Interview Series



Since we started our activity, we worked and collaborated with such amazing artists. From each one we learned something so valuable and unique that we strongly felt we should share their experiences and insights in a series of short interviews.

ABOUT VR with Ioana Mischie


What is VR for you, Ioana Mischie?

To me, VR seemed at first a form of “expanded consciousness” as Gene Youngblood used to name expanded cinema innovations. I believe through VR we can actually re-wire our collective imagination and question it from angles that were unseen before. It is a telepathic journey facilitated mechanically at the moment, however its medium term evolution could lead to noetic epiphanies, if handled for altruistic purposes. To me VR is not the end goal of an art form, but rather a facilitator for achieving advanced multi-layered human thinking. It questions our definitions of reality and art at an unprecedented level. I tend to us it lately for its ability to allow us to imagine alternative societies and to be able to choose urgent actions with more care in our virtual and real surroundings.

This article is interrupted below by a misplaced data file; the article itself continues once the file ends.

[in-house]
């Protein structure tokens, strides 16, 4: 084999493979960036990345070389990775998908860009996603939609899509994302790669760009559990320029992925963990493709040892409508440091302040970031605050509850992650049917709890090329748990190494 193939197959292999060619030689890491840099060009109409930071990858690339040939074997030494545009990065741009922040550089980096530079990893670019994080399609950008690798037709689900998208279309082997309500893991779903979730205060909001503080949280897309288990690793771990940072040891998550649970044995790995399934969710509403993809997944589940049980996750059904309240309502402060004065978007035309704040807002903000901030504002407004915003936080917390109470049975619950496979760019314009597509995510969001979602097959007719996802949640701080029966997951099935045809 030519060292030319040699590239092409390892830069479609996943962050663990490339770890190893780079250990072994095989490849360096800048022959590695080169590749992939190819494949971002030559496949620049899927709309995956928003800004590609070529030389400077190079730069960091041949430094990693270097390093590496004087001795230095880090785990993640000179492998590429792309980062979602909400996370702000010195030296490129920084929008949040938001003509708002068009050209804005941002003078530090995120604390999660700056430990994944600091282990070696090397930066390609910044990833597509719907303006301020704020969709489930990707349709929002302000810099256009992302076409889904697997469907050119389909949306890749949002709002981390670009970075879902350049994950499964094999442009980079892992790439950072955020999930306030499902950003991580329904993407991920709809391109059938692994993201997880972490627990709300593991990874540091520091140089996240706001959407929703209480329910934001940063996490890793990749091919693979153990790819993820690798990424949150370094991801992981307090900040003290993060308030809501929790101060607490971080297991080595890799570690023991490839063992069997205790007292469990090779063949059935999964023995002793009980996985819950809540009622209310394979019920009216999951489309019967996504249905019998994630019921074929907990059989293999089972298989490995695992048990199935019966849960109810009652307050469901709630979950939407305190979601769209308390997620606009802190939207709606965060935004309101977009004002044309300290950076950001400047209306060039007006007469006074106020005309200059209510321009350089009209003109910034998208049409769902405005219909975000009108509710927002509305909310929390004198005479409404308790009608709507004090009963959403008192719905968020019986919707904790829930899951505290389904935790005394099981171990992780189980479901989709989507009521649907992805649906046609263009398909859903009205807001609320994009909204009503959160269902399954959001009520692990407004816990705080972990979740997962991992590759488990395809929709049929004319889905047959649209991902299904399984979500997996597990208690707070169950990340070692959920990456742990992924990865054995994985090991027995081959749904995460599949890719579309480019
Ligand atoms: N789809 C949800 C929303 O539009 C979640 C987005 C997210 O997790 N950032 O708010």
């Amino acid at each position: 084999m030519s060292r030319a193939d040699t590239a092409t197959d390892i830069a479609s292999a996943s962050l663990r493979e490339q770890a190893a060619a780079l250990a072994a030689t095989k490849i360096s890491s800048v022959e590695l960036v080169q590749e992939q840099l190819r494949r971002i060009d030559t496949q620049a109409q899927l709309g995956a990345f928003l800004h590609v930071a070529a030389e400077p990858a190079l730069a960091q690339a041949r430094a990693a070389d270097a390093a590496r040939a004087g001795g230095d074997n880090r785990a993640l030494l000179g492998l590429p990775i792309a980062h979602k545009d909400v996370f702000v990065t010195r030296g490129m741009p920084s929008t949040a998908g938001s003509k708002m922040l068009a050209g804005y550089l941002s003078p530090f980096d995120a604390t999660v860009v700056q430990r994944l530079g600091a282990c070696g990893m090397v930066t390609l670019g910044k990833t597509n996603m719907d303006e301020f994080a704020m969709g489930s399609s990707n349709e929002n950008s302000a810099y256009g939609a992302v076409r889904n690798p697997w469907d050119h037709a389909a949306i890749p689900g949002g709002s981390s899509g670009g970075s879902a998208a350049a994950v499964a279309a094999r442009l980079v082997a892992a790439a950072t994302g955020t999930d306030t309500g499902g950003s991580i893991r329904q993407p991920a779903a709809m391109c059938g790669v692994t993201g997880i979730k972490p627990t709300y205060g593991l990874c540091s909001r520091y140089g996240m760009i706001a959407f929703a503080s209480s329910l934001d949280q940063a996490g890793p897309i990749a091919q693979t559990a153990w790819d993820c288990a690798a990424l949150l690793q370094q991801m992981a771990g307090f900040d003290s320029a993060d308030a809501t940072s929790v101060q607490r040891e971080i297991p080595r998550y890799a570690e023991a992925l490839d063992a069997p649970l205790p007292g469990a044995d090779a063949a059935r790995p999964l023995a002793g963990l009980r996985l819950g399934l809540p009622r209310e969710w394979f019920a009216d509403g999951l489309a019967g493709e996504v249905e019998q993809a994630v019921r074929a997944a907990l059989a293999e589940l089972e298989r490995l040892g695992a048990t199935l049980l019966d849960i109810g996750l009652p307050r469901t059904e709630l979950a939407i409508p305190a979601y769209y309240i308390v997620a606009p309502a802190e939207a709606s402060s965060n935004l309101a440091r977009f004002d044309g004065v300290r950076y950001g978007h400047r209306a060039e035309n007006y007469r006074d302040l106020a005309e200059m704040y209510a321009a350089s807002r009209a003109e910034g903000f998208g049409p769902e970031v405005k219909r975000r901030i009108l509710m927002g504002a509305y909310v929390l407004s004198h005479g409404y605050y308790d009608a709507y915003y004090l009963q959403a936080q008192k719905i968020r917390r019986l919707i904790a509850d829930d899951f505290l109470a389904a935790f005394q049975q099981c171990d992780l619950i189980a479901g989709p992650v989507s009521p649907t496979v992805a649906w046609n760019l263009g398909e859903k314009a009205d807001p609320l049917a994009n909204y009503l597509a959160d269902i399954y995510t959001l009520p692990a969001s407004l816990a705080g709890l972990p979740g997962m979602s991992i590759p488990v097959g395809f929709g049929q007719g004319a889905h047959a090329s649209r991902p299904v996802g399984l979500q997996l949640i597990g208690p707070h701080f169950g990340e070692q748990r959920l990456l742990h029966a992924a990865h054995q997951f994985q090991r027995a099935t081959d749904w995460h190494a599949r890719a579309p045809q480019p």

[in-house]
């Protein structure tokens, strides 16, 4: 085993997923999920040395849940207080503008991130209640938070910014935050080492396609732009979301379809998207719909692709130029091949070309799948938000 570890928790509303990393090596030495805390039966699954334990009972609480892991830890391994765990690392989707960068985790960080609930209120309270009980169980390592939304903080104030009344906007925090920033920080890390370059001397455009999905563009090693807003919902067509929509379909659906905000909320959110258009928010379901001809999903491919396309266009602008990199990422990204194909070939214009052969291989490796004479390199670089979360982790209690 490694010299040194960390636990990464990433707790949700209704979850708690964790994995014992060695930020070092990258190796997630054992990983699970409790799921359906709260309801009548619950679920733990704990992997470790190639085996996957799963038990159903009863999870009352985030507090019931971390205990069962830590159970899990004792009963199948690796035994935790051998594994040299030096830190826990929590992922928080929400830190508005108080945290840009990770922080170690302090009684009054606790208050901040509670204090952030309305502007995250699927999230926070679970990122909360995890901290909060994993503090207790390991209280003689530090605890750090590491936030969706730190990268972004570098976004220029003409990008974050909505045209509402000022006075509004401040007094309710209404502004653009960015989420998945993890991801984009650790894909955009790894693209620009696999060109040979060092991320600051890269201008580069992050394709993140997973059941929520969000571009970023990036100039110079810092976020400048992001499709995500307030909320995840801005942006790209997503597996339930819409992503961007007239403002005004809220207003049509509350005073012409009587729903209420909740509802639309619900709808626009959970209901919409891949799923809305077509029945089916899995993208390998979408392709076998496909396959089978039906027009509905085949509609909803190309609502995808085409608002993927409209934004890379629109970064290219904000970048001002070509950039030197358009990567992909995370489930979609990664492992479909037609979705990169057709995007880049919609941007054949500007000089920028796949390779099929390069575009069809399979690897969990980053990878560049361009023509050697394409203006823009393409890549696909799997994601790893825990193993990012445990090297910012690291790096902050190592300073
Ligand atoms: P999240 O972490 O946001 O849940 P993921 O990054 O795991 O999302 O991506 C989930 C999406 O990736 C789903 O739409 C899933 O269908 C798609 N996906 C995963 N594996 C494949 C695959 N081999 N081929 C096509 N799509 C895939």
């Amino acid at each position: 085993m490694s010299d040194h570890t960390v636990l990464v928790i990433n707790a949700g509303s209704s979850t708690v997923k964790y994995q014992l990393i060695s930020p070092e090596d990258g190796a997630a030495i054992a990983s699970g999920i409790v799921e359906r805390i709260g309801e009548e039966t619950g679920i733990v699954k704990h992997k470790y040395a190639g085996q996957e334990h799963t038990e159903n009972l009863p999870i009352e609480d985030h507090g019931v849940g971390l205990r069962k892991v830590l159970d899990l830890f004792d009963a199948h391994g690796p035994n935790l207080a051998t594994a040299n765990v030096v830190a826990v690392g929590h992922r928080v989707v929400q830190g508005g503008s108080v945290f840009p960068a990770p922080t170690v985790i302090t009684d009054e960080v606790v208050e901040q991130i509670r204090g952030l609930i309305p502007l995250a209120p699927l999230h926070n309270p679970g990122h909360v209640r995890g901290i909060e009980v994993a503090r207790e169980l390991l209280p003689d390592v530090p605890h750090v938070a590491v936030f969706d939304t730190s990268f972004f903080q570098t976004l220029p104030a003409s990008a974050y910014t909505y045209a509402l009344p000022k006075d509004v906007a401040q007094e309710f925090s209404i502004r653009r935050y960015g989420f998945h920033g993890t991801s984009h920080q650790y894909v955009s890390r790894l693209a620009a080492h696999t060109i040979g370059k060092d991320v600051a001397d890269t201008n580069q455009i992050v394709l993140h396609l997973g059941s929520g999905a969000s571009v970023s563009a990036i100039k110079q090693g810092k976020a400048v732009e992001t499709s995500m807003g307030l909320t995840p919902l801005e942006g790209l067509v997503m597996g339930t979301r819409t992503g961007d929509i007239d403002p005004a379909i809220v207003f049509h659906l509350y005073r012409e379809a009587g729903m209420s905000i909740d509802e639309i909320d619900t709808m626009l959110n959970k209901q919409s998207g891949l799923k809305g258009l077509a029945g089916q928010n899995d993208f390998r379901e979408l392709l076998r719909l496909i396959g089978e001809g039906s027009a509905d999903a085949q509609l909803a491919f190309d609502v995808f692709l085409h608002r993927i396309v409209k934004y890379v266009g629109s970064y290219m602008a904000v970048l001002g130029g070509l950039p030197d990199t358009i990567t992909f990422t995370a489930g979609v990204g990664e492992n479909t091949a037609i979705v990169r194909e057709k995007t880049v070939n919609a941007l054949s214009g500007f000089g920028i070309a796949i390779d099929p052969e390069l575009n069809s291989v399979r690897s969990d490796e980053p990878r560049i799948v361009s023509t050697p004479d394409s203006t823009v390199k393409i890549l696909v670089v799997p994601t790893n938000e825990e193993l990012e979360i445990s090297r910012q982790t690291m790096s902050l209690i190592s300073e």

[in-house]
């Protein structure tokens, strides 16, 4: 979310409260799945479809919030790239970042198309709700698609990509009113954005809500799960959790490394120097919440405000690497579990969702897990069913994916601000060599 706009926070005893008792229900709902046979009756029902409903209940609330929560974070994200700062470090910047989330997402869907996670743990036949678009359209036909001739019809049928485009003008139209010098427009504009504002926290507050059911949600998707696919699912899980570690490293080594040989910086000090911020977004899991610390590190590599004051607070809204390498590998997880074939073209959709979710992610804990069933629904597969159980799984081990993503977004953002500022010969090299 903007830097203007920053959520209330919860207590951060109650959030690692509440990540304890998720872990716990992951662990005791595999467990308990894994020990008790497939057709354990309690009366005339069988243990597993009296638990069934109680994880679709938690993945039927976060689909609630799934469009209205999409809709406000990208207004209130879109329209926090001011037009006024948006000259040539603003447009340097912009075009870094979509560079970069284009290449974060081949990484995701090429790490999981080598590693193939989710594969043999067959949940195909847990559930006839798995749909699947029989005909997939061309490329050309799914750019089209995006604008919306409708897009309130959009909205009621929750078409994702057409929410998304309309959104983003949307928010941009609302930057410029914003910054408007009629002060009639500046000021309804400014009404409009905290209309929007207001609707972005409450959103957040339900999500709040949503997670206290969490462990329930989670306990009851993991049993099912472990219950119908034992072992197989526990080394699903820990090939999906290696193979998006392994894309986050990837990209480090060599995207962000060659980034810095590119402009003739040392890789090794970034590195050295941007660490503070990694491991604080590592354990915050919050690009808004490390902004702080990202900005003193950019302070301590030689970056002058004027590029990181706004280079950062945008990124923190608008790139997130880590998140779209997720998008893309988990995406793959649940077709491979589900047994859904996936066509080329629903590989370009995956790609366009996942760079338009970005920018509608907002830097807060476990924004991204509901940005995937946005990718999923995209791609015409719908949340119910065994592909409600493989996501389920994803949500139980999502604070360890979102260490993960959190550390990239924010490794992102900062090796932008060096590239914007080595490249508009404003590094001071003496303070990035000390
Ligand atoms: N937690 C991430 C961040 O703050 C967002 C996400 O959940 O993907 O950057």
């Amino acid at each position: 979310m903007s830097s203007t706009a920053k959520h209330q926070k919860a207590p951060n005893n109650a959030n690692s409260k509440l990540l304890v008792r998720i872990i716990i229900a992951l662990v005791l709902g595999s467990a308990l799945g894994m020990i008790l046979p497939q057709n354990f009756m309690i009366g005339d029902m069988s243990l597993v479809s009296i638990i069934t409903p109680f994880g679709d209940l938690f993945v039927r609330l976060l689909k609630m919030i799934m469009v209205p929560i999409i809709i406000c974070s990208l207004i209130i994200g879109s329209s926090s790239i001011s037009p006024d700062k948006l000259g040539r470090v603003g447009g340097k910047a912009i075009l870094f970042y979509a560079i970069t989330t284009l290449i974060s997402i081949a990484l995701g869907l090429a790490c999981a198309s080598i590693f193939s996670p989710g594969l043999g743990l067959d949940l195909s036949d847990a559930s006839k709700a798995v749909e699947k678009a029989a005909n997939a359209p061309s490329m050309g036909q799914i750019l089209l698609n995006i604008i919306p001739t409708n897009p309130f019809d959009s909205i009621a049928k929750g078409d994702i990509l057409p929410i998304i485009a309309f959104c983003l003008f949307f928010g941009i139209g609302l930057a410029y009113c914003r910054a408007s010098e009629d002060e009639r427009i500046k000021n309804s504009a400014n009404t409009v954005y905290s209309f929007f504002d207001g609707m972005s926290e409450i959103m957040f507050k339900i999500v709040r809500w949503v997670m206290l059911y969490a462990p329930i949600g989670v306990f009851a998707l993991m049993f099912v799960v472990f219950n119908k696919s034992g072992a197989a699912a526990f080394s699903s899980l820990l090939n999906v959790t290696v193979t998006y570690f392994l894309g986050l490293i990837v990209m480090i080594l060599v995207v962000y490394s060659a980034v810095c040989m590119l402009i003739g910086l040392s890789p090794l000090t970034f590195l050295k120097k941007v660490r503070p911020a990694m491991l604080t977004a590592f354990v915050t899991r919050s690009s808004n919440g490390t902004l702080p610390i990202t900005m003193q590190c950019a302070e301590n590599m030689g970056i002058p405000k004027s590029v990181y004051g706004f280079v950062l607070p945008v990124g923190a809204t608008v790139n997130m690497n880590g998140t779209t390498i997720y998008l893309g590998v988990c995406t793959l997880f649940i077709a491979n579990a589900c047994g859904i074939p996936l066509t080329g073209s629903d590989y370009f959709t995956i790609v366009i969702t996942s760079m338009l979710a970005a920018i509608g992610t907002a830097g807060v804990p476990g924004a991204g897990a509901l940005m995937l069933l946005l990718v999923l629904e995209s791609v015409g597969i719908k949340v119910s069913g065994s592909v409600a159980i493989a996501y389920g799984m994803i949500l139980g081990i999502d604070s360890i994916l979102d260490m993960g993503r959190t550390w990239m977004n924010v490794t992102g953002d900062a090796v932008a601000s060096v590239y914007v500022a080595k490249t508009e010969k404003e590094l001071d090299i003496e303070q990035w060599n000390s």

VR for Good – how can it be used for social impact?

There are already emerging examples of VR projects used for therapy, education, health, mindfulness purposes, however countless examples of VR projects used for addictive purposes too: FPS, over-conflictual narratives, escapism. We need to develop immersive wisdom as artists and explorers and to promote gradually more